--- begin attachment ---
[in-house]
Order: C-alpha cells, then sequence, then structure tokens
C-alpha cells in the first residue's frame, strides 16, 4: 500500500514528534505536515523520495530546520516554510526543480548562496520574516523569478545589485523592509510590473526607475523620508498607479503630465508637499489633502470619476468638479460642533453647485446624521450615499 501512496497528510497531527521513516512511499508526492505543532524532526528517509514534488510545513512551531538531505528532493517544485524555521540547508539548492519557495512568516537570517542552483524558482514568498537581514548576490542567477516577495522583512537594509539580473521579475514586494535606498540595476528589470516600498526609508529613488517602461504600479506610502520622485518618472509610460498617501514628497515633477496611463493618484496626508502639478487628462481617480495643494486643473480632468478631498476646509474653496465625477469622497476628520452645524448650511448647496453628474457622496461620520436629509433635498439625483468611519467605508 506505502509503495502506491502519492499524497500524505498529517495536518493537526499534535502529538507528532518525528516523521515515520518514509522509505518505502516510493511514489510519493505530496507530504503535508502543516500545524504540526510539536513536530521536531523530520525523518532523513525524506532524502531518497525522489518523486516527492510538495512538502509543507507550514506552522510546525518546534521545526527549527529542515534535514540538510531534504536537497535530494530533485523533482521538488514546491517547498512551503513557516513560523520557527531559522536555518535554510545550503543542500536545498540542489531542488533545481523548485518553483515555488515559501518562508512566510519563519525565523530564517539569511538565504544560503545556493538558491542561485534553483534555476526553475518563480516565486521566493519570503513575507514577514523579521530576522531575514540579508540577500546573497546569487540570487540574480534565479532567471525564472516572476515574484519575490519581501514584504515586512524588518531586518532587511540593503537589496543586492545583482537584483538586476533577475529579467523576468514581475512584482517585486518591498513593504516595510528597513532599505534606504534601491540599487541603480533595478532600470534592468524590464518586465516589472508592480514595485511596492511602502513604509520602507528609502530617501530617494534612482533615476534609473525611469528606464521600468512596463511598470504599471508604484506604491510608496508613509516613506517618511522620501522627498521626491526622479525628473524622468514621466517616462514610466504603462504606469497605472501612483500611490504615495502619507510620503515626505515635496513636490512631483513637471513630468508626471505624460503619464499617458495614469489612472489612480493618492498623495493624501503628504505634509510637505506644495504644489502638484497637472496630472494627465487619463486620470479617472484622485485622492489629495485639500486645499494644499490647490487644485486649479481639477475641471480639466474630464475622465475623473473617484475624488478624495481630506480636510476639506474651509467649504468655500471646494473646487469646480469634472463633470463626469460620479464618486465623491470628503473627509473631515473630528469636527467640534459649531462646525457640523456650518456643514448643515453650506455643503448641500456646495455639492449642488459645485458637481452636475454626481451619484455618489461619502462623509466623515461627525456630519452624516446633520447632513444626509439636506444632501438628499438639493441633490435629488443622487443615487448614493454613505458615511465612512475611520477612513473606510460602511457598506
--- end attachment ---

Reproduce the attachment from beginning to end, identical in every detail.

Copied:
[in-house]
Order: C-alpha cells, then sequence, then structure tokens
C-alpha cells in the first residue's frame, strides 16, 4: 500500500514528534505536515523520495530546520516554510526543480548562496520574516523569478545589485523592509510590473526607475523620508498607479503630465508637499489633502470619476468638479460642533453647485446624521450615499 501512496497528510497531527521513516512511499508526492505543532524532526528517509514534488510545513512551531538531505528532493517544485524555521540547508539548492519557495512568516537570517542552483524558482514568498537581514548576490542567477516577495522583512537594509539580473521579475514586494535606498540595476528589470516600498526609508529613488517602461504600479506610502520622485518618472509610460498617501514628497515633477496611463493618484496626508502639478487628462481617480495643494486643473480632468478631498476646509474653496465625477469622497476628520452645524448650511448647496453628474457622496461620520436629509433635498439625483468611519467605508 506505502509503495502506491502519492499524497500524505498529517495536518493537526499534535502529538507528532518525528516523521515515520518514509522509505518505502516510493511514489510519493505530496507530504503535508502543516500545524504540526510539536513536530521536531523530520525523518532523513525524506532524502531518497525522489518523486516527492510538495512538502509543507507550514506552522510546525518546534521545526527549527529542515534535514540538510531534504536537497535530494530533485523533482521538488514546491517547498512551503513557516513560523520557527531559522536555518535554510545550503543542500536545498540542489531542488533545481523548485518553483515555488515559501518562508512566510519563519525565523530564517539569511538565504544560503545556493538558491542561485534553483534555476526553475518563480516565486521566493519570503513575507514577514523579521530576522531575514540579508540577500546573497546569487540570487540574480534565479532567471525564472516572476515574484519575490519581501514584504515586512524588518531586518532587511540593503537589496543586492545583482537584483538586476533577475529579467523576468514581475512584482517585486518591498513593504516595510528597513532599505534606504534601491540599487541603480533595478532600470534592468524590464518586465516589472508592480514595485511596492511602502513604509520602507528609502530617501530617494534612482533615476534609473525611469528606464521600468512596463511598470504599471508604484506604491510608496508613509516613506517618511522620501522627498521626491526622479525628473524622468514621466517616462514610466504603462504606469497605472501612483500611490504615495502619507510620503515626505515635496513636490512631483513637471513630468508626471505624460503619464499617458495614469489612472489612480493618492498623495493624501503628504505634509510637505506644495504644489502638484497637472496630472494627465487619463486620470479617472484622485485622492489629495485639500486645499494644499490647490487644485486649479481639477475641471480639466474630464475622465475623473473617484475624488478624495481630506480636510476639506474651509467649504468655500471646494473646487469646480469634472463633470463626469460620479464618486465623491470628503473627509473631515473630528469636527467640534459649531462646525457640523456650518456643514448643515453650506455643503448641500456646495455639492449642488459645485458637481452636475454626481451619484455618489461619502462623509466623515461627525456630519452624516446633520447632513444626509439636506444632501438628499438639493441633490435629488443622487443615487448614493454613505458615511465612512475611520477612513473606510460602511457598506